3 Answers | Add Yours
I definitely agree, an argument can be made for either side.
Those who were in favor of dropping the bomb took into consideration the difficulty in capturing islands like Iwo Jima and recapturing the Philippines. An invasion of Japan would have been very bloody and the loss of life on both sides would have been heavy. Plus the war would be extended. By calling for an unconditional surrender, we had backed Japan into a corner and they would fight to the death rather than be dishonored.
The result of the dropping the bomb has been a healthy respect for the bomb throughout the world.
Of course, humanity cries out against the action which was perpetrated on a civilian population. The target was not an army camp but a city filled with men, women, and children.
During wartime, leaders are often asked to make difficult decisions. For example, Churchill could not warn the city of Coventry of a massive German air strike without giving away the fact that they had broken the Enigma code.
War is indeed hell.
You might not receive a definitive answer to such a question. Be ready to see all sides brought out with this one. I do think that a case can be made to suggest that the United States was justified in dropping the bomb on Japan if they operated under the assumption that the Japanese army was at full strength and capable of anything. There was a contingent of individuals in the position of military and political power who did believe this. The notion of a "kamikaze" fighter and with the memory of Pearl Harbor still fresh in the mind, these individuals were convinced that the dropping of the atomic bomb represented the best chance to subdue the Japanese army and save the lives of America servicemen and servicewomen. There is another school of thought that argues that the Japanese were not as significant a threat with the European theatre closed. This line of logic suggests that within a few months, the Japanese Army would have surrendered, and seeking to end the fighting even before August's dropping of the atomic bombs. In the end, individuals have to assess both arguments for themselves and determine what they think is the correct course of action for the United States to have taken.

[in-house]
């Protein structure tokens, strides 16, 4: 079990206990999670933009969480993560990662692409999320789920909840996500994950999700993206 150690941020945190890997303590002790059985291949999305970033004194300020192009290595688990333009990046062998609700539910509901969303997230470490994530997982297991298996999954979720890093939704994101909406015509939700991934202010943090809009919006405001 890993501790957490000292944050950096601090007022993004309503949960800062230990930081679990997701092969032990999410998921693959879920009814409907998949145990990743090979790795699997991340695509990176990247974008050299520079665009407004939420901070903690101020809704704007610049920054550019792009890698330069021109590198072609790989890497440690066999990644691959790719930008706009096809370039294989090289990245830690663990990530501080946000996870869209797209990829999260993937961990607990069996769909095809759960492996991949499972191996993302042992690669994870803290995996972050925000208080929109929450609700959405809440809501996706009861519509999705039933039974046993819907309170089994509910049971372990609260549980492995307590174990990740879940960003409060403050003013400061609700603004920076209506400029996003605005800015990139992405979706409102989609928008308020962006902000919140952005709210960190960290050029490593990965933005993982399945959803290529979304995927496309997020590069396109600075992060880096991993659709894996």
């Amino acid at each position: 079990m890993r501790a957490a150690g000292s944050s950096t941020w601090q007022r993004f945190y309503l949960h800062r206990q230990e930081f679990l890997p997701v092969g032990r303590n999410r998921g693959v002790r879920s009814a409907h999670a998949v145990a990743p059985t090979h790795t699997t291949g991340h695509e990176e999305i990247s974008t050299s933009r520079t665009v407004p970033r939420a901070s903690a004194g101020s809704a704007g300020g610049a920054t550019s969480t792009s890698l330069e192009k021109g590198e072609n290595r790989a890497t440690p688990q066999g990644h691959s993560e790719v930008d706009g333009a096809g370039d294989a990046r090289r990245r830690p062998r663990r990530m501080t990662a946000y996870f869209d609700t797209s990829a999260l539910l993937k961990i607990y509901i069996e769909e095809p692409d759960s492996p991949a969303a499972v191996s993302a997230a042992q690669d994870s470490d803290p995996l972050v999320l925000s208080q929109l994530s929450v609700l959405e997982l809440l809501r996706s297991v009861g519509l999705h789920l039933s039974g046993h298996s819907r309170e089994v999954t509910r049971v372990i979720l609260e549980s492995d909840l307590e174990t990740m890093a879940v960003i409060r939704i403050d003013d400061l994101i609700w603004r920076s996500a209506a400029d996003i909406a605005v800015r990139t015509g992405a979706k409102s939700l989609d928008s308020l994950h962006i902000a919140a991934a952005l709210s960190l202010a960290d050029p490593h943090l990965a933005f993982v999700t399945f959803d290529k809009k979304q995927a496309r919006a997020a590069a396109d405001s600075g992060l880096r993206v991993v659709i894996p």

We’ve answered 318,926 questions. We can answer yours, too.Ask a question